Coachella Valley, California
Braided through the story of the Coachella Valley, in the Colorado Desert, the lowest, hottest, most arid desert in North America, is the story of water. The northwestern end of the valley washes up against mountains on three sides, marking the upper limits of the Colorado Desert. These mountains, including the two highest peaks in Southern California, create our rainshadow, but are also our rain collectors.
This long, deep valley was once part of the Gulf of California, finally cut off from the sea by the Colorado River as it spewed its load of red silt into the gulf, creating a dam near what is now the Mexican border. Sand eroded from the surrounding mountains now fills the valley, reaching down thousands of feet, and cradles an aquifer of fossil water, from times when the climate was more tropical and rain fell on a lush landscape of palms and ferns, and later on giant sloths and saber-toothed cats.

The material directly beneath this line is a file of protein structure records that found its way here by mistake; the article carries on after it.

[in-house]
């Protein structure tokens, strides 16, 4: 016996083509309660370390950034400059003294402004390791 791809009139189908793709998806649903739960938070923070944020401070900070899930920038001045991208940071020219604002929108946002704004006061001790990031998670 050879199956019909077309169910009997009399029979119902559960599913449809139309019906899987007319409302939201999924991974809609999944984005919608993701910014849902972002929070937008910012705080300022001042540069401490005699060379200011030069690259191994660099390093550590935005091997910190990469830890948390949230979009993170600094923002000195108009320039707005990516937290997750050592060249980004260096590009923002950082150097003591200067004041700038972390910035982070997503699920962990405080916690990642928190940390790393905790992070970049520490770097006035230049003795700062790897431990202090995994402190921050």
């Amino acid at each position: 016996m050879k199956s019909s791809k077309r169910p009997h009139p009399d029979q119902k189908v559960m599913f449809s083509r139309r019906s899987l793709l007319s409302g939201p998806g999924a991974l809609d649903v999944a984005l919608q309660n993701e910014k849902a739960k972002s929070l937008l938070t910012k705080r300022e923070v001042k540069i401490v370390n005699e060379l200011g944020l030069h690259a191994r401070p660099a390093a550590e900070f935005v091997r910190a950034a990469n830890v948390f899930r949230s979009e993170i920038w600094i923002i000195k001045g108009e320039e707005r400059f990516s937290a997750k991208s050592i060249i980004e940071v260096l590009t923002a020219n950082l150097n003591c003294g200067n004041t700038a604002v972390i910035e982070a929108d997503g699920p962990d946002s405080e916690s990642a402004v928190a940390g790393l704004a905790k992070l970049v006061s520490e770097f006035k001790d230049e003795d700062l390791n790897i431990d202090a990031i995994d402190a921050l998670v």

As the climate became drier, the fan palms retreated into canyons or followed fault lines, wherever springs and seeps flowed to the surface. I love hiking in and around these oases, where palms, cottonwoods, and sycamores coexist along streams, and light and shadow play across the trails. Climbing out onto the exposed hillsides above the oases, I enter the domain of cholla cactus, ocotillo, and agave, and also of spring wildflowers like paint splashes across a pebbled canvas.
My actual home is in the flats, on what were once sand dunes left by a retreating ancient lake filled occasionally by the Colorado, when it would dam up its course to the sea and turn inland. How ironic that the river again flows into our valley, but this time via an aqueduct. The water is released into the seasonal Whitewater River at the upper end of the valley to recharge the aquifer. However, the aquifer is overdrawn mainly by agriculture and golf courses, and I worry, because even with Colorado water flowing into the valley, it will never again be filled in this time of little rain.